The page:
Idera SQL Diagnostic Manager (or as I call it "SQLdm") is a great monitoring and performance tuning tool that I was introduced to a few years ago. There are no server-side agents, so it's a very lightweight tool and good for monitoring all SQL Servers in your environment. The GUI is great for managing servers except when I need to put all monitored servers in maintenance mode. If I'm only monitoring a few servers, it's not that big of a deal. However, if I'm monitoring a hundred servers, then using the GUI to place them all in maintenance mode could take 20 or 30 minutes. Luckily for us, Idera has included a Powershell plugin for managing SQLdm. If you're not familiar with Powershell, then hop on over to Microsoft site to start learning before you get left behind. http://technet.microsoft.com/en-US/scriptcenter/dd742419.aspx. For the rest of this post, I'll assume you have some basic knowledge of how Powershell works.
You can run the SQLdm Powershell commands from any workstation that has the SQLdm console installed. For this example, I am running it directly from the repository server.
Start up a Powershell session in the Command Prompt window.
Load the SQLdm snapin.
Using the New-SQLdmDrive cmdlet, create a SQLdm drive, specifiing drive name, the SQL Server that hosts the repository and the repository database name.
New-SQLdmDrive dm TRON4\TEST1 SQLdmRepository
Change to the dm drive (Figure 1).
Now use the Set-SQLdmMonitoredInstance cmdlet to set a monitored server into maintenance mode until further notice (Figure 2).
Simple enough right? Yes, but it's probably just as slow to key in that same command for each server in your inventory as clicking in the GUI. Now comes the real "power" in Powershell. You can programmatically loop through all servers in your inventory to enable maintenance mode.
Start by getting a list of monitored servers from the SQLdm repository. Run the following TSQL code against the SQLdmRepository database.
WHERE Active = 1
ORDER BY InstanceName;
In order to combine that server list with the SQLdm cmdlets, we need to add the SQL Server Powershell snapin.
Then you can use a foreach loop and the Invoke-Sqlcmd cmdlet to create a simple script to enable maintenance mode by looping through the results of that TSQL query.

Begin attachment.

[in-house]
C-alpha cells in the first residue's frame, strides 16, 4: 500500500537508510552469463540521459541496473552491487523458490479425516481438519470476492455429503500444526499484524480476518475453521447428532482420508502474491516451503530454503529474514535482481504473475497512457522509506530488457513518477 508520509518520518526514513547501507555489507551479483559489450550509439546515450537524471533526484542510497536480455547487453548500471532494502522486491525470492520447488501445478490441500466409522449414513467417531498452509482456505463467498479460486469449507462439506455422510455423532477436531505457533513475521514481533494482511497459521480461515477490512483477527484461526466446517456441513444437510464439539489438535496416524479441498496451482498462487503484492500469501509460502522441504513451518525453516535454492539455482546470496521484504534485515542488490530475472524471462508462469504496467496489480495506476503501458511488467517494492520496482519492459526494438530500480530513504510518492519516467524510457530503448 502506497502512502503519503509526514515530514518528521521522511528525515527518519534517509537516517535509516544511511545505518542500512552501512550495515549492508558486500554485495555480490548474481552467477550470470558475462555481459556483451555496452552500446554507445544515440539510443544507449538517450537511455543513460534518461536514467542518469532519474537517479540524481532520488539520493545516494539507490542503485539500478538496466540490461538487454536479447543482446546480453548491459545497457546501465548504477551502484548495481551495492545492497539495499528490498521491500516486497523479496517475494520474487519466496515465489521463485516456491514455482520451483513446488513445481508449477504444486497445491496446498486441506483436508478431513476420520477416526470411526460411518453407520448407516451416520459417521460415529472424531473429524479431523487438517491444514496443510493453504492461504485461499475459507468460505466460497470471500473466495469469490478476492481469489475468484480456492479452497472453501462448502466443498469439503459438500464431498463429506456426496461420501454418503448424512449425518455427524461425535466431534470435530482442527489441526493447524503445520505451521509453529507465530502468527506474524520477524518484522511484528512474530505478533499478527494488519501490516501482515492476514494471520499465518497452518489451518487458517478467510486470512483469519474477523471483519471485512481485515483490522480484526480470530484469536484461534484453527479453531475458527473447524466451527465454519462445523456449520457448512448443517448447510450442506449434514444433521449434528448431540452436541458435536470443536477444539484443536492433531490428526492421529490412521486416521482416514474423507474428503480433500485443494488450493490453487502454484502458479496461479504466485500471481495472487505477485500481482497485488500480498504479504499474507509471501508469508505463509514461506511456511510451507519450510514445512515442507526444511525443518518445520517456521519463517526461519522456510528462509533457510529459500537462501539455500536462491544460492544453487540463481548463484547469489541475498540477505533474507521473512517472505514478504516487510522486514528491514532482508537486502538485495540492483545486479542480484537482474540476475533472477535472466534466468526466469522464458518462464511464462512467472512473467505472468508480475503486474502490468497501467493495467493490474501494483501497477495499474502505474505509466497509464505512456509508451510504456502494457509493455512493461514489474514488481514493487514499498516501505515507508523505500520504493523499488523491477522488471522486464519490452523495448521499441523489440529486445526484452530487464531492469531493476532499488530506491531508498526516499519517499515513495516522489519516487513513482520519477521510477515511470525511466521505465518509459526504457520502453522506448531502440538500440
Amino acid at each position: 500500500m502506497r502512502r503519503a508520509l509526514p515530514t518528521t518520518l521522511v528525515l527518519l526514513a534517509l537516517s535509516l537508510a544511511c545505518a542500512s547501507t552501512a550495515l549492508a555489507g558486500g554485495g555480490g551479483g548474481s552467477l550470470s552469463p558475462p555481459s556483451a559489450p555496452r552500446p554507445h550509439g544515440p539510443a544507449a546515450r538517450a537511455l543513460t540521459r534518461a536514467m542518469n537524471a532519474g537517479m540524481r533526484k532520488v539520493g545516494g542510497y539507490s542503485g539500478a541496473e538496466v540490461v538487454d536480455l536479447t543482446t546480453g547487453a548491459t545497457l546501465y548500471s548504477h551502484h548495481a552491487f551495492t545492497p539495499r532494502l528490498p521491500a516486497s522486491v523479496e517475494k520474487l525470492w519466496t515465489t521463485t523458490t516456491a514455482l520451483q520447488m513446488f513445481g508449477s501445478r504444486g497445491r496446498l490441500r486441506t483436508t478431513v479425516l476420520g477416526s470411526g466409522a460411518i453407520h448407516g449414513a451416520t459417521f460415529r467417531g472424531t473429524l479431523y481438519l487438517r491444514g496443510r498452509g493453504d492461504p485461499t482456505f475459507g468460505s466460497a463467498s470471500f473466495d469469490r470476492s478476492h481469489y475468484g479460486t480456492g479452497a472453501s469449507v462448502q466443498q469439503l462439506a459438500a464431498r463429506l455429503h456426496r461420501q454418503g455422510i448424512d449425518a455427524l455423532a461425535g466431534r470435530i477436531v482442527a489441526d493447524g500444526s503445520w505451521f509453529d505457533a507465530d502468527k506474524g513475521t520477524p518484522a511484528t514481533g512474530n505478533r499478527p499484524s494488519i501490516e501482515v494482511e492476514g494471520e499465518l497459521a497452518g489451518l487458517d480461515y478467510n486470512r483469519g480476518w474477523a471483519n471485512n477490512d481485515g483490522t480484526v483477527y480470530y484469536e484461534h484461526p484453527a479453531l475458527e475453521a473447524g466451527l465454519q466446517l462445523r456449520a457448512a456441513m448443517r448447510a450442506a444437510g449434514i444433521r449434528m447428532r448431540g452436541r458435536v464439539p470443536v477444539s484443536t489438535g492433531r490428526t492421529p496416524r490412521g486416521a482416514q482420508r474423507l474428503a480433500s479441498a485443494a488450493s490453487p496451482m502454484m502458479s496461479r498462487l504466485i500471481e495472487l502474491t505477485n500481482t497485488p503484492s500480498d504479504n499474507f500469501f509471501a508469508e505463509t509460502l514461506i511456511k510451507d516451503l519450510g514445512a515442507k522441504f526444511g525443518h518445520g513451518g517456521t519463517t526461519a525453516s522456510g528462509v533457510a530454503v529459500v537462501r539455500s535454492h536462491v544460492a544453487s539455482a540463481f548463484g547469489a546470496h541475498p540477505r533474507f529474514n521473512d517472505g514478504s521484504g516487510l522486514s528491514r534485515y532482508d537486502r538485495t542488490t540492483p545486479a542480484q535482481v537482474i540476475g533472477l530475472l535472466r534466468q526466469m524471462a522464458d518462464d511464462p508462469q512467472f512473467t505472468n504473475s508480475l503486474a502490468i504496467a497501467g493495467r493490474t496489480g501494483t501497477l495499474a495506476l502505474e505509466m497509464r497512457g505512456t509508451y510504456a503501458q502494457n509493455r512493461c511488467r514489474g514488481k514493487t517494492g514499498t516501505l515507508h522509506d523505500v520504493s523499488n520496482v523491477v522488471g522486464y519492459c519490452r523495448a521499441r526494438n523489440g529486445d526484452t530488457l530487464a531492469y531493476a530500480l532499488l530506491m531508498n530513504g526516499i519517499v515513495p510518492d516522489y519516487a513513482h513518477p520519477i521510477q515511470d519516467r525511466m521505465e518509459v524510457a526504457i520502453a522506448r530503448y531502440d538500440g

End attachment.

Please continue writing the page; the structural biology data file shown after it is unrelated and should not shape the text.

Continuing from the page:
You can use the same script to disable maintenance mode on all servers just by changing "-MMAlways " to "-MMNever ".
In this example, all of the monitored servers are named instances, so that's why we must use the Escape-SQLDMName cmdlet. It's allows you to specify server names that contain special characters such as: \*/:<>|?. If all of your monitored servers are using the default instance then you won't need to use this cmdlet.
Now let's build on this example by adding some more logic and features to our script. Let's say you are monitoring a total of 5 servers, and 1 of them (TRON4\TEST1) is always in maintenance mode for some odd reason. When you run this Powershell script to enable maintenance mode, then all 5 servers will be placed in maintenance mode. Consequently, when you run the script to disable maintenance mode, it will disable it for all 5 including the 1 server that you didn't want it disabled.
In order to prevent the TEST1 instance from being disabled, we need to create a table to store the data when we execute the script.
You can create this table directly in the SQLdmRepository database, but it can be placed in any database. When I need to customize a vendor database, I always create my own schema. This helps to prevent any issues when you upgrade to the next version from the vendor.
CREATE SCHEMA DBA AUTHORIZATION dbo;
CREATE TABLE DBA.MaintenanceMode(
MMEnabledOn datetime null,
LoginName nvarchar(128) null);
When we execute the Powershell script, it first checks the DBA.MaintenanceMode table for any existing rows. If the table is empty, then the script will enable maintenance mode for all servers not currently in maintenance mode.
WHERE Active = 1 AND MaintenanceModeEnabled = 0
ORDER BY InstanceName;
When it's done processing each one, it writes the server name to the DBA.MaintenanceMode table.
The next time the script is executed, it sees the DBA.MaintenanceMode table is not empty and selects the servers to process from that table (Figure 3).
ORDER BY InstanceName;
The script processes each server and then deletes that row from the DBA.MaintenanceMode table.
What you have is a pure toggle script that only enables maintenance mode for servers not currently in that state, keeps track of that list of servers, and then disables maintenance mode for only that list of servers. In our example, TRON4\TEST1 server will always remain in maintenance mode.
Finally, create a SQL Agent job that executes this Powershell script, so the next time you need to enable maintenance mode for your entire environment you can just run the job.
The entire Powershell script is below. Please feel free to modify it as you see fit for your environment.